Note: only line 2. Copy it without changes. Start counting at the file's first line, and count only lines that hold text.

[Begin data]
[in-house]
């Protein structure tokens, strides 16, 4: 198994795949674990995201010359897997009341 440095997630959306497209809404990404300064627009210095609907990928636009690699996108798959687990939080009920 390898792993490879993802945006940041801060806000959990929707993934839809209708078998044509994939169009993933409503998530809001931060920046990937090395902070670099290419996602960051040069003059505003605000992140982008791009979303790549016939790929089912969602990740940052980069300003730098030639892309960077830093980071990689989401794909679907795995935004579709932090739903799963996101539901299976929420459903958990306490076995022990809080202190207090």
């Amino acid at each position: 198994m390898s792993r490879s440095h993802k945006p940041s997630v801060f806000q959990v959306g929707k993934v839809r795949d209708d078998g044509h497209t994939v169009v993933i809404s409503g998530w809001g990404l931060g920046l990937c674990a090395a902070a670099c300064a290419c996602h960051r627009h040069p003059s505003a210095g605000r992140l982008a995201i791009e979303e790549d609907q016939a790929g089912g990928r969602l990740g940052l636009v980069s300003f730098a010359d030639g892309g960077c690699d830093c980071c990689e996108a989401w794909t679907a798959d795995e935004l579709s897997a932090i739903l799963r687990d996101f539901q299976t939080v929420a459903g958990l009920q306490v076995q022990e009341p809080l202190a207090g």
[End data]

């Protein structure tokens, strides 16, 4: 198994795949674990995201010359897997009341 440095997630959306497209809404990404300064627009210095609907990928636009690699996108798959687990939080009920 390898792993490879993802945006940041801060806000959990929707993934839809209708078998044509994939169009993933409503998530809001931060920046990937090395902070670099290419996602960051040069003059505003605000992140982008791009979303790549016939790929089912969602990740940052980069300003730098030639892309960077830093980071990689989401794909679907795995935004579709932090739903799963996101539901299976929420459903958990306490076995022990809080202190207090």